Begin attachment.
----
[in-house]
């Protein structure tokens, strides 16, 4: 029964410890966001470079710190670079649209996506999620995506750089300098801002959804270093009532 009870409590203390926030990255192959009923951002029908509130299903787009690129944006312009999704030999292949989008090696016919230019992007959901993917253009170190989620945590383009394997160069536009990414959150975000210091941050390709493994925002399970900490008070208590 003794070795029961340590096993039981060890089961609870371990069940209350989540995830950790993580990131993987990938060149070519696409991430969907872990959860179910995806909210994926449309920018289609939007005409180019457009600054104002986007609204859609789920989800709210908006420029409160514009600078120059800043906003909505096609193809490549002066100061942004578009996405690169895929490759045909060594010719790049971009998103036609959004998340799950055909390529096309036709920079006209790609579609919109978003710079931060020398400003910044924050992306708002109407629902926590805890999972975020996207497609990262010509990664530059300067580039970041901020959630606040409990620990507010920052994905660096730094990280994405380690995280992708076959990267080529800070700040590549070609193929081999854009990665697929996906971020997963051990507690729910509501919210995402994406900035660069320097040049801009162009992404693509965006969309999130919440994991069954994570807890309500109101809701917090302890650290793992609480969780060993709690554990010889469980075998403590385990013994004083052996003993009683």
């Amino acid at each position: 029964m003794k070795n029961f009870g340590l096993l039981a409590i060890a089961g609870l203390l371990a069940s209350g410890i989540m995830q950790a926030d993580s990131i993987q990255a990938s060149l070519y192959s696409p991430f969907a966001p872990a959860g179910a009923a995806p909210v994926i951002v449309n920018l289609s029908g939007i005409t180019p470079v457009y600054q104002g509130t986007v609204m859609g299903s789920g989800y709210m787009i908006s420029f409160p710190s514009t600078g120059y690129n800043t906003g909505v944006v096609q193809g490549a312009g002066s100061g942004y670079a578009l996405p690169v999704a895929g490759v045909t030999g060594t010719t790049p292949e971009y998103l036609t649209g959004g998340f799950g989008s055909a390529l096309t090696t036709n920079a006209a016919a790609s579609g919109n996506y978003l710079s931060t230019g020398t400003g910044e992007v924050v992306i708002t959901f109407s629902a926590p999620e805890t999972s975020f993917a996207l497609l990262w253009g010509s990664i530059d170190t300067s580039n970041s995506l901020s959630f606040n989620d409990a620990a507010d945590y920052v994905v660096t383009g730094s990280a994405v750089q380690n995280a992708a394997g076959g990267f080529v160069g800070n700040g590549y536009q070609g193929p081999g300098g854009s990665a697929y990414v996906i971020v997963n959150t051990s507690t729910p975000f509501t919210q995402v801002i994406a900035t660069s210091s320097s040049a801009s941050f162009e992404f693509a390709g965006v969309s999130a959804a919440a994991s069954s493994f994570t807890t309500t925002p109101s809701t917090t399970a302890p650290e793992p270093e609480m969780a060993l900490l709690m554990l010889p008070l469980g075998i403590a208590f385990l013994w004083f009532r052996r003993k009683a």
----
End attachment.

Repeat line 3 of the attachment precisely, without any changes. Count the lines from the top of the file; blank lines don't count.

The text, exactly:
């Amino acid at each position: 029964m003794k070795n029961f009870g340590l096993l039981a409590i060890a089961g609870l203390l371990a069940s209350g410890i989540m995830q950790a926030d993580s990131i993987q990255a990938s060149l070519y192959s696409p991430f969907a966001p872990a959860g179910a009923a995806p909210v994926i951002v449309n920018l289609s029908g939007i005409t180019p470079v457009y600054q104002g509130t986007v609204m859609g299903s789920g989800y709210m787009i908006s420029f409160p710190s514009t600078g120059y690129n800043t906003g909505v944006v096609q193809g490549a312009g002066s100061g942004y670079a578009l996405p690169v999704a895929g490759v045909t030999g060594t010719t790049p292949e971009y998103l036609t649209g959004g998340f799950g989008s055909a390529l096309t090696t036709n920079a006209a016919a790609s579609g919109n996506y978003l710079s931060t230019g020398t400003g910044e992007v924050v992306i708002t959901f109407s629902a926590p999620e805890t999972s975020f993917a996207l497609l990262w253009g010509s990664i530059d170190t300067s580039n970041s995506l901020s959630f606040n989620d409990a620990a507010d945590y920052v994905v660096t383009g730094s990280a994405v750089q380690n995280a992708a394997g076959g990267f080529v160069g800070n700040g590549y536009q070609g193929p081999g300098g854009s990665a697929y990414v996906i971020v997963n959150t051990s507690t729910p975000f509501t919210q995402v801002i994406a900035t660069s210091s320097s040049a801009s941050f162009e992404f693509a390709g965006v969309s999130a959804a919440a994991s069954s493994f994570t807890t309500t925002p109101s809701t917090t399970a302890p650290e793992p270093e609480m969780a060993l900490l709690m554990l010889p008070l469980g075998i403590a208590f385990l013994w004083f009532r052996r003993k009683a």